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B4. Another role of NAD - Sirtuins

Investigations of aging in many organisms have shown that a plethora of proteins seem to be involved.  Studies have  shown that overexpression of the yeast Sir2 (silence information regulator) caused an increase in lifespan.  The enzyme product of this gene appear to be involved in inhibition, through covalent modification of chromatin and associated  gene silencing, of genetic recombination.  Investigators have shown that this protein is a NAD+-dependent histone deacetylase.  Sir2 is a member of a large family of conserved protein deacetylases called sirtuins.  Accompanying the deacetylase activity is the conversion of NAD+ to nicotinamide and  acetyl-ADP ribose.  Since the enzyme uses NAD+, its activity would be related to the metabolic state of the cell.  It was thought that high levels of NAD+ would be present when metabolism was slow, and these high levels of NAD+, through its activation of Sir2, would lead to the silencing of genes and longer lifespan.  Lack of genetic recombination would decrease DNA damage.  Alternatively, low levels of nicotinamide (a product of Sir2) could minimize inhibition of Sir2 and raises its activity.  However, Anderson et al. reported that in yeast, caloric restriction actually reduces NAD+, and that the activity of Sir2 does not depend on the ratio of NAD+/nicotinamide, suggesting that Sir2 is activated (during caloric restriction) by other molecules.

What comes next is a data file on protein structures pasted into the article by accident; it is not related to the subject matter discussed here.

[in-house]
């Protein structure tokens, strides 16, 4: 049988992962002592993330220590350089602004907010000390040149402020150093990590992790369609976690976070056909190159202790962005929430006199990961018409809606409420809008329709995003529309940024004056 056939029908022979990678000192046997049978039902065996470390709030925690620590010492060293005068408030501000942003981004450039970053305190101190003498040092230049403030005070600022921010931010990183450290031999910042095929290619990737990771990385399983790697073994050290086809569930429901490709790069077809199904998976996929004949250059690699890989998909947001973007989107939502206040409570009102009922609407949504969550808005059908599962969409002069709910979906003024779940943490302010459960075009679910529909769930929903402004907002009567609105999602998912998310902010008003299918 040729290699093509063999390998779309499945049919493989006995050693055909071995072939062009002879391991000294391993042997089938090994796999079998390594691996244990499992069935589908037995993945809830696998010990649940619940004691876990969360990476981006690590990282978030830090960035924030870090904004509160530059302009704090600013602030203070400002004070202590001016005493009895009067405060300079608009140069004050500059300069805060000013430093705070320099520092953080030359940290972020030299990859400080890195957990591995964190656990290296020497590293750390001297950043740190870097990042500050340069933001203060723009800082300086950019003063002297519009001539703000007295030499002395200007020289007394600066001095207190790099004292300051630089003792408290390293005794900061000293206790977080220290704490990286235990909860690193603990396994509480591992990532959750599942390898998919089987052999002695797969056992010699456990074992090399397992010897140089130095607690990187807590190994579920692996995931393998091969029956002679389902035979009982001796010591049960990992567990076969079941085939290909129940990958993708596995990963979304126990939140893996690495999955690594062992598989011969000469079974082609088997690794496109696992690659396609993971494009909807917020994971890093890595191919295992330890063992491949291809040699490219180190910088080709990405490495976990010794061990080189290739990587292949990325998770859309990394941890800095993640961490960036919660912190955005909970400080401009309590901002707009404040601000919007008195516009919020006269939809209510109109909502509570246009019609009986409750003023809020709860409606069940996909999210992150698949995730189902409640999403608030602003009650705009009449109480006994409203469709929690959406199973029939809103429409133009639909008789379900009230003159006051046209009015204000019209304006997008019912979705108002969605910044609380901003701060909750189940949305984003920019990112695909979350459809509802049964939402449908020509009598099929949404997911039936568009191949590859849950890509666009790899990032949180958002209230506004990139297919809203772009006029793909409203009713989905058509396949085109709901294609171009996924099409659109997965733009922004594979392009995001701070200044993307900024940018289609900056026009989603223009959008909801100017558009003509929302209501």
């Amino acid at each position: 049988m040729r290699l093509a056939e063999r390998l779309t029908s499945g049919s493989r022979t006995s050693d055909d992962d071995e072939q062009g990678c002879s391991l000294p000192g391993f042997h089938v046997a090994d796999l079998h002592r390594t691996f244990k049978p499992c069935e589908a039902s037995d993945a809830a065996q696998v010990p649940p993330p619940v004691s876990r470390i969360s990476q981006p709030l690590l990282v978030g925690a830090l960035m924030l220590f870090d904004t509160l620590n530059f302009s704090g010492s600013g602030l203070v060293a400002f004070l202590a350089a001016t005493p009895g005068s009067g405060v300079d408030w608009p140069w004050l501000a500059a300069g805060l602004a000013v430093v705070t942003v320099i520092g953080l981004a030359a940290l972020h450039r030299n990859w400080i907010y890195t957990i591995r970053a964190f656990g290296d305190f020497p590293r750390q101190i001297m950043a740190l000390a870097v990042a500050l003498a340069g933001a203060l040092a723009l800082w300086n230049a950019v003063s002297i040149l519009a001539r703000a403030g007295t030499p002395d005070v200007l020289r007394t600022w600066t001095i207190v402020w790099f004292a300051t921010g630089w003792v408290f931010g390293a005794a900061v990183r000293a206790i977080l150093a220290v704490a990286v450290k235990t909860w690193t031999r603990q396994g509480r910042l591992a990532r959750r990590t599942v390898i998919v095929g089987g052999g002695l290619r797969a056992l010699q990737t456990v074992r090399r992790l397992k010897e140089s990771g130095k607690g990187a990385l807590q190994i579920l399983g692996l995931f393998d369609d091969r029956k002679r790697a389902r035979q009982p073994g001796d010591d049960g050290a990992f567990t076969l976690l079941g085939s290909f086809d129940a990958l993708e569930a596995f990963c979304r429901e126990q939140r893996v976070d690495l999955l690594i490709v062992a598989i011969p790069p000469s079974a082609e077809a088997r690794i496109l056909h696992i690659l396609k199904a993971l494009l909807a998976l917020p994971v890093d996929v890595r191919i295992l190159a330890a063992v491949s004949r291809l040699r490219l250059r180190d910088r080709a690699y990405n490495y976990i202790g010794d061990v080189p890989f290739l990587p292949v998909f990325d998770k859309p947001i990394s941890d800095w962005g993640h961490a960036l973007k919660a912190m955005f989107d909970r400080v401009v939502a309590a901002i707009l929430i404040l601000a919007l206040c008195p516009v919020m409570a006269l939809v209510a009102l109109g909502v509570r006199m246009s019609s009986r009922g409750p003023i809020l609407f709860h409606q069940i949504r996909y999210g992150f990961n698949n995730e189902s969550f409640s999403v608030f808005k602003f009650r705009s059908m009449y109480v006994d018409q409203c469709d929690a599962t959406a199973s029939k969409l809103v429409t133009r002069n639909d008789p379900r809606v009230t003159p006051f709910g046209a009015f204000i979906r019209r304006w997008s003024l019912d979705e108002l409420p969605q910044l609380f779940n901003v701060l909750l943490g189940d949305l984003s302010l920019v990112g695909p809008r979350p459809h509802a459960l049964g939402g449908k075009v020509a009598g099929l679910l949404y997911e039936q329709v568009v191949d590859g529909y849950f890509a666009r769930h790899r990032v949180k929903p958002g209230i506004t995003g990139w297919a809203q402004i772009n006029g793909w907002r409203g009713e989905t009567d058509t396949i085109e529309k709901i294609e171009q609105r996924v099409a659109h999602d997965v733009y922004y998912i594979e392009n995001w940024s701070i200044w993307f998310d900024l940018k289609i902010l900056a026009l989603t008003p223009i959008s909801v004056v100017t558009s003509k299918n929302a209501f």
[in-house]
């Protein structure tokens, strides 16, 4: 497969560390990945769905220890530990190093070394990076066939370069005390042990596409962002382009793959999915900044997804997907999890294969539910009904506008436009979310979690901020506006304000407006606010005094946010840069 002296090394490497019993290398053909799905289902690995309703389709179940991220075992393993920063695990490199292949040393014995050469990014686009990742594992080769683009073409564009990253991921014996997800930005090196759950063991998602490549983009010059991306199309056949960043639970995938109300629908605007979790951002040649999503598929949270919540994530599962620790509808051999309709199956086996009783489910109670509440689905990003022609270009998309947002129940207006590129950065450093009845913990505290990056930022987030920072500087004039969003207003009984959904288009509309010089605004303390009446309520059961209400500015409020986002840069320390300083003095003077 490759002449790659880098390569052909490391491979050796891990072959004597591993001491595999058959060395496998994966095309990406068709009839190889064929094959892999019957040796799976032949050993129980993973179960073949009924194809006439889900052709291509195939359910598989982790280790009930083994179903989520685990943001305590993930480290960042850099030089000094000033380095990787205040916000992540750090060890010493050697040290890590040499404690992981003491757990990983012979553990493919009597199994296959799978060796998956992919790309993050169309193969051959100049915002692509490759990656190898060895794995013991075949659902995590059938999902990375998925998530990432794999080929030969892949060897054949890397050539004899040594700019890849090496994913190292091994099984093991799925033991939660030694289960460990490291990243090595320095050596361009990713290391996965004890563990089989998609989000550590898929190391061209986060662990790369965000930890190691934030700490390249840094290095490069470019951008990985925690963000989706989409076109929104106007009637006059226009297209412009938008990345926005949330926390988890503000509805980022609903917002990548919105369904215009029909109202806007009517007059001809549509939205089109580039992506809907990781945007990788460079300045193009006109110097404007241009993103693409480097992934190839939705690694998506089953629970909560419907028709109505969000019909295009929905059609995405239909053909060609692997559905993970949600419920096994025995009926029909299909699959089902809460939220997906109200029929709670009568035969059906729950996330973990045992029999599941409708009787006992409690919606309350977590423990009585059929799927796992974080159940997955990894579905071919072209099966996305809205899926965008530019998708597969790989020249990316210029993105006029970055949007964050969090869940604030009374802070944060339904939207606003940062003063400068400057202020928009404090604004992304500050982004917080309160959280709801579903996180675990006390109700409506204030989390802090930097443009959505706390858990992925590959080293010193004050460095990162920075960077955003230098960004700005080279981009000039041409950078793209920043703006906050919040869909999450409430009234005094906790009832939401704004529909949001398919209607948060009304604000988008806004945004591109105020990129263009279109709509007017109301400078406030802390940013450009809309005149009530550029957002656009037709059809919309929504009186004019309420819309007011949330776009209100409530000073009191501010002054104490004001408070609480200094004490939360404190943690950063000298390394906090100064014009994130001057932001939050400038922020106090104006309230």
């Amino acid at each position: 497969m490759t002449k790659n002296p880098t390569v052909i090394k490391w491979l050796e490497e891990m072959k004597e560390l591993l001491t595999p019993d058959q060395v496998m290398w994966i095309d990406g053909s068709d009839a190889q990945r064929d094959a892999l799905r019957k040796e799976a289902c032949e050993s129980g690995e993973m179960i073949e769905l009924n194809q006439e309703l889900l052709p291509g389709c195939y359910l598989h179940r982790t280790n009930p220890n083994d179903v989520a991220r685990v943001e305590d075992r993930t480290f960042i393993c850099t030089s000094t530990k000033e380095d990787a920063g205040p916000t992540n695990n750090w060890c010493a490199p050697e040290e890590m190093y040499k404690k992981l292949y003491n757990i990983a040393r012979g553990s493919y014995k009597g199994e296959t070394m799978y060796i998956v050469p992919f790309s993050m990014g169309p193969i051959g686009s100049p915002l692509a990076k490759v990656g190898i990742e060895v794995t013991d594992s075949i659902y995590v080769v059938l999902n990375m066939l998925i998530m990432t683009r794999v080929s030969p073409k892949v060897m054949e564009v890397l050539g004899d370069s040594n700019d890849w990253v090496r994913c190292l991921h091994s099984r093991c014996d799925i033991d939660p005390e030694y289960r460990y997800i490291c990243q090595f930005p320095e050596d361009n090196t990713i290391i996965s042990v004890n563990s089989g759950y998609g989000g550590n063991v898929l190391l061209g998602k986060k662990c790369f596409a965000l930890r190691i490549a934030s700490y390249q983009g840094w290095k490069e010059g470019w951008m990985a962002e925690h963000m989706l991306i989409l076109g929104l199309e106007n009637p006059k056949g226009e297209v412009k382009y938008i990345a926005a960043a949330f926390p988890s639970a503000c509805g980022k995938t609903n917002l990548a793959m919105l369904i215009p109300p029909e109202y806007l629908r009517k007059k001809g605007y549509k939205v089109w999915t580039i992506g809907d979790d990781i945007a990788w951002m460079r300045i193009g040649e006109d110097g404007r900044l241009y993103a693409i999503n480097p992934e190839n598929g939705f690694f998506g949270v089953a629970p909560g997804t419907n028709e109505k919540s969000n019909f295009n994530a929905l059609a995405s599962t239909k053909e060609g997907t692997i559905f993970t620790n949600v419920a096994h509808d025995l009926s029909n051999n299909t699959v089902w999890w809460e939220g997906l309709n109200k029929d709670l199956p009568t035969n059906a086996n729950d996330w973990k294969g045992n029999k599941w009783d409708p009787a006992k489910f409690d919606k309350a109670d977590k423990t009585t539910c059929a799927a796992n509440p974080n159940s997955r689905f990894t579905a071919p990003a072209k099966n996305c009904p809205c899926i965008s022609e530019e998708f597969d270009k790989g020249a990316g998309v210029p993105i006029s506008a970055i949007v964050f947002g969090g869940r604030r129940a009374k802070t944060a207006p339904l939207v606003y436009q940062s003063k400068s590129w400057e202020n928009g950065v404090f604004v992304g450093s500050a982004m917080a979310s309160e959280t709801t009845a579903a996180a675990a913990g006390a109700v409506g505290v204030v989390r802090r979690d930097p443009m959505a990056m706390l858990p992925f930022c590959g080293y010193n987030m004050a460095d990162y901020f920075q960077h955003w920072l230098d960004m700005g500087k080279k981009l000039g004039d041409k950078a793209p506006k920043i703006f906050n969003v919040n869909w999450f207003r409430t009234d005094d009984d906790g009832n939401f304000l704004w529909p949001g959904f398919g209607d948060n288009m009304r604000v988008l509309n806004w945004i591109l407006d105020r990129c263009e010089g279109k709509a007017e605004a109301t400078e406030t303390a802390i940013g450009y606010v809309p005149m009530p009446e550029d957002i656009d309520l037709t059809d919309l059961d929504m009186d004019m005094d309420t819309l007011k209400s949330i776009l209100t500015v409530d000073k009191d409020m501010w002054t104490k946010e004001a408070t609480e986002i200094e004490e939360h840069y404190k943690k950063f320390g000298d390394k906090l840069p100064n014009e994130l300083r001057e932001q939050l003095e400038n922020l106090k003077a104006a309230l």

It has long been know that caloric restriction increases lifespans in a variety of animals.  This provides a mechanism that would account for that.   When glucose levels in culture media are restricted, the life span of the yeast increases, as measured by an increase in the reproductive life span of the organism.  This effect is only observed if a functional Sir2 gene is present.    Deacetylation of histone proteins by Sir2, would lead to an increased positive charge on the histones (protein components of the nucleosome), which presumably increases the binding affinity of histones (in nucleosomes) for DNA.  This could reduce gene expression (i.e. induce silencing) since the nucleosomal DNA would be less available for transcription.   Surprisingly, a precursor of cellular NAD+, nicotinamide, when given to cells to increase NAD+ levels which should silence gene expression had the opposite effect.   The effect of Sir2 on life span has also been observed in a more complex organism, C. Elegans (round worm).